Jane Marquardt didn’t initially think of law as career she could pursue.
“I was going to be a teacher, that was my major in college,” said Marquardt, a 1977 graduate of the University of Utah College of Law who today serves as vice chair at Utah’s Management & Training Corporation, where she serves on the Board of Directors and oversees the company’s international workforce development.
“I didn’t think of women in law as a possibility,” she said of her early career ambitions.
Despite coming of age in an era where there weren’t many women in the ranks of incoming law school classes, Marquardt found herself sitting in the classroom after she took the LSAT and scored off the charts.
She arrived at law school after growing up in Ogden and spending her undergrad at the U as well, where she competed on the women’s ski team in an era before Title Nine, when she and her team mates would travel on their own to compete in races.
That experience, as well as coming out as a lesbian three years after graduating from law school and raising a family in Utah when the world was a less accepting place, helped prepare Marquardt to be a voice for those from underrepresented communities.
She started her legal career with a poverty law fellowship at Utah Legal Services and went into private practice from 1979 to 2007. In 1982, she began giving seminars for lesbian and gay couples on how to protect their legal rights through the use of powers of attorney, wills and property arrangements. In 1996, she helped organize and present the first training on LGBT issues for all of the judges in the state of Utah.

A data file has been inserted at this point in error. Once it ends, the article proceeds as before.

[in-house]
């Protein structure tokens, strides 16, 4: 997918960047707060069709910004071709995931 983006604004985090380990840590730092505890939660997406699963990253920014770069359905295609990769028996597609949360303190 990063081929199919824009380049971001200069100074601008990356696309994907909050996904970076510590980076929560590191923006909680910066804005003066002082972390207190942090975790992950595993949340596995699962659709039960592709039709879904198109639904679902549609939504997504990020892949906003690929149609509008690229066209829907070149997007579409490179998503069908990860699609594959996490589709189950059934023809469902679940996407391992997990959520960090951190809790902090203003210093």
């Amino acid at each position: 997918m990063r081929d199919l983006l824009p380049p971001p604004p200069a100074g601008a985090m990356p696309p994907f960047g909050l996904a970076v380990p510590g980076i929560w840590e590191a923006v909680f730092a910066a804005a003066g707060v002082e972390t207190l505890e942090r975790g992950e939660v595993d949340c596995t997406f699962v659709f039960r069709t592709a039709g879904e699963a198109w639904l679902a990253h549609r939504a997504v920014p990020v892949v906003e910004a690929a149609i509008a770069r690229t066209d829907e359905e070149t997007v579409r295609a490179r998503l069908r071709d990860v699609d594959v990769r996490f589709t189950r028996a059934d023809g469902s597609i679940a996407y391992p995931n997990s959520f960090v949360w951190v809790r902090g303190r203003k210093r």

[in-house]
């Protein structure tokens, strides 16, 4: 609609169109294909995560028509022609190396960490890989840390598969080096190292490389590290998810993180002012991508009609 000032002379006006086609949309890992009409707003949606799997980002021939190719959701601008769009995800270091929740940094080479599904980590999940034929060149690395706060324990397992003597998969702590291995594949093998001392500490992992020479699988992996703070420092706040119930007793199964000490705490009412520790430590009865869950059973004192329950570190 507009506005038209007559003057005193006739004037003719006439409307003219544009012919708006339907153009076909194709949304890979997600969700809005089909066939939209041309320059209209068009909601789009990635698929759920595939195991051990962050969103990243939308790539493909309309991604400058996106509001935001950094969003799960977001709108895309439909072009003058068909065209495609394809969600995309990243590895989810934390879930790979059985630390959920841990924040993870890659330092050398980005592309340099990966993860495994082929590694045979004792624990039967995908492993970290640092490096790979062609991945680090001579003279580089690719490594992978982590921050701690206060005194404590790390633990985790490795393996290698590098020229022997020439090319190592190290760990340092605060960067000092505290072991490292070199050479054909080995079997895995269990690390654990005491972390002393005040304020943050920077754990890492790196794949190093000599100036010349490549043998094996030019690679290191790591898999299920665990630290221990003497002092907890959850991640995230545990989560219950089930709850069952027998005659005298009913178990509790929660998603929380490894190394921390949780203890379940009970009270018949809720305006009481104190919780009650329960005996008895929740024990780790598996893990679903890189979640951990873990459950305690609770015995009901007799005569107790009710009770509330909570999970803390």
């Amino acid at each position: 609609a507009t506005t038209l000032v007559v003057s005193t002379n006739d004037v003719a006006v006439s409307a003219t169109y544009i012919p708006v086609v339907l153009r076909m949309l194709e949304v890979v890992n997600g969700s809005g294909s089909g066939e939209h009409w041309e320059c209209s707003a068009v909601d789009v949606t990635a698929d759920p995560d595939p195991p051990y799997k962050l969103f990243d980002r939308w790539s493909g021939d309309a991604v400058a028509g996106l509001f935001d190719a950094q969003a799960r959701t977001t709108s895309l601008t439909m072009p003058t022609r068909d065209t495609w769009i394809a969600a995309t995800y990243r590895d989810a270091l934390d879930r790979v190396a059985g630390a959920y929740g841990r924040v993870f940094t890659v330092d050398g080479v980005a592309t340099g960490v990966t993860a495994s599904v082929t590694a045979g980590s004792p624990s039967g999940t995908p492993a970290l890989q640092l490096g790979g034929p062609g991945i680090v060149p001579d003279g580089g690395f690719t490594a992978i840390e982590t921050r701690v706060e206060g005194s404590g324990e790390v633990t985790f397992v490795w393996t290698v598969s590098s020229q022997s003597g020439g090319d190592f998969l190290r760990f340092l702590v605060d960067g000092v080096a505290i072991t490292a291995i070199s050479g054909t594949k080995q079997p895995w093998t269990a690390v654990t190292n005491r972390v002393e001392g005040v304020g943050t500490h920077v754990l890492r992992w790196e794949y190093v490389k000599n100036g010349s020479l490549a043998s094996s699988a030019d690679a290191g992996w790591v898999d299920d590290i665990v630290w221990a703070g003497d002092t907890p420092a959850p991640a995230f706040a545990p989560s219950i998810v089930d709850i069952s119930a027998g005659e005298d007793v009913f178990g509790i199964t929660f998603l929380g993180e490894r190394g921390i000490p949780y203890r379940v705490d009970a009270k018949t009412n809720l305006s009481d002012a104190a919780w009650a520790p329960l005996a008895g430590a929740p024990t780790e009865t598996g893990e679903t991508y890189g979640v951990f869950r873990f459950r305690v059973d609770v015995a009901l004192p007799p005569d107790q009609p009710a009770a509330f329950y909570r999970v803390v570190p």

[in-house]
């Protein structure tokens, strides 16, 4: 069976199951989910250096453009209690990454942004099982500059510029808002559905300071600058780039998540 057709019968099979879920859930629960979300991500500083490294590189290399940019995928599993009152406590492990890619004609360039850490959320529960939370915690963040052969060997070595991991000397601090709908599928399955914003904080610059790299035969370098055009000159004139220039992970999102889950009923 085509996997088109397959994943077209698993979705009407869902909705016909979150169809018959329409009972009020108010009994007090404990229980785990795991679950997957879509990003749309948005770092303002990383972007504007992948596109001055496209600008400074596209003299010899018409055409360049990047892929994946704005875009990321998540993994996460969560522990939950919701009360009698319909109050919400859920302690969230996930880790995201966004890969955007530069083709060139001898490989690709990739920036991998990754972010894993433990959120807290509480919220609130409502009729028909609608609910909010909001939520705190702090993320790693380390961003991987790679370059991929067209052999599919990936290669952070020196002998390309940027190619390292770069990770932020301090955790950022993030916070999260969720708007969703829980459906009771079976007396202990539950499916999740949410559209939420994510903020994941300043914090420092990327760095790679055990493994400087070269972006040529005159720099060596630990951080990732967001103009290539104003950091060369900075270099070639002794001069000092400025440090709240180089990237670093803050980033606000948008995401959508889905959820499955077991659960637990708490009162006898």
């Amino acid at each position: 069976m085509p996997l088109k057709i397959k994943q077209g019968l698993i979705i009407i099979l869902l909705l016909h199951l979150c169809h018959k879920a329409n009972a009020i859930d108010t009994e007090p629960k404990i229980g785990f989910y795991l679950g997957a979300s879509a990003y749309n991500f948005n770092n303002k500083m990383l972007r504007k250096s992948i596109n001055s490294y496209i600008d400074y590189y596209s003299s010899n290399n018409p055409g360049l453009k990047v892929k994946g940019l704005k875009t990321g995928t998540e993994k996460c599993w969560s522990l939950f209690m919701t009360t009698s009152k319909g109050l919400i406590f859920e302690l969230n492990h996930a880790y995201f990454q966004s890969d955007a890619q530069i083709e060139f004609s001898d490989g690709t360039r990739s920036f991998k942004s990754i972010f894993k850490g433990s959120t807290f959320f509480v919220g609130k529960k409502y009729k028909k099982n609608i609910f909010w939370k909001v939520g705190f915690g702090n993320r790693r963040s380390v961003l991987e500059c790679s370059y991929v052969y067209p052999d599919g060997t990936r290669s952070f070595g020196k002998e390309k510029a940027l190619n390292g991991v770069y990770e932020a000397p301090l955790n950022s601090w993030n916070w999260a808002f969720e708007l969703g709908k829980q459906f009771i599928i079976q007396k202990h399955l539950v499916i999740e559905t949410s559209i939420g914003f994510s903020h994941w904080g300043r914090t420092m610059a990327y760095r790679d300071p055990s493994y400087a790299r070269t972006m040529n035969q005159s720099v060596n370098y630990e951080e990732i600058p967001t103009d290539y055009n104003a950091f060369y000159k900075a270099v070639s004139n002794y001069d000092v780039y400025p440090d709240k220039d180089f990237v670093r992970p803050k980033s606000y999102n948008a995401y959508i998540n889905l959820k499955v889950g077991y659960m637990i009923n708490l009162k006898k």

She’s also been a fierce advocate for philanthropy. In 1990, she received a master’s degree in taxation from the University of San Diego College of Law and along with her law partner Doug Fadel, authored the book Giving, Philanthropy for Everyone. In addition to her professional work advising clients on charitable giving, she and her wife, Tami, have provided significant financial support to many local charities, including Equality Utah, the Utah AIDS Foundation, the LGBT Student Resource Center at Weber State, the Utah Pride Center, and the Matthew Shepard Scholarship.
Marquardt has served on numerous community boards in the areas of civil rights, education and delivery of legal services. She currently serves on the boards of the United Way of Salt Lake and the Utah Center for Legal Inclusion and the Utah Advisory Committee for the U.S. Global Leadership Council.
Marquardt’s experiences as a minority in law inspired her to provide a generous donation to the S.J. Quinney College of Law for the naming of a new Admissions and Inclusion Suite, designed to be a welcoming gateway to law school for the minority student community. The suite, dedicated in August 2016, is designed to help students from diverse backgrounds better connect with resources and a community to assist them in excelling through law school.
In addition to Marquardt, donations from Sam Alba, Robert Marquardt, Ken Okazaki and Gilbert Martinez helped to turn the idea of the suite into reality. Cecilia and Ross Romero were also vital to launching the idea and the law firm Jones Waldo also contributed significantly.
“I’ve tried always to be an advocate not just for LGBT people, but for people from different backgrounds,” said Marquardt. “When I started in law school, there weren’t many role models. That’s what drew me to support the new law school. The (law school) gave me a good education and I want others to have the same experience.”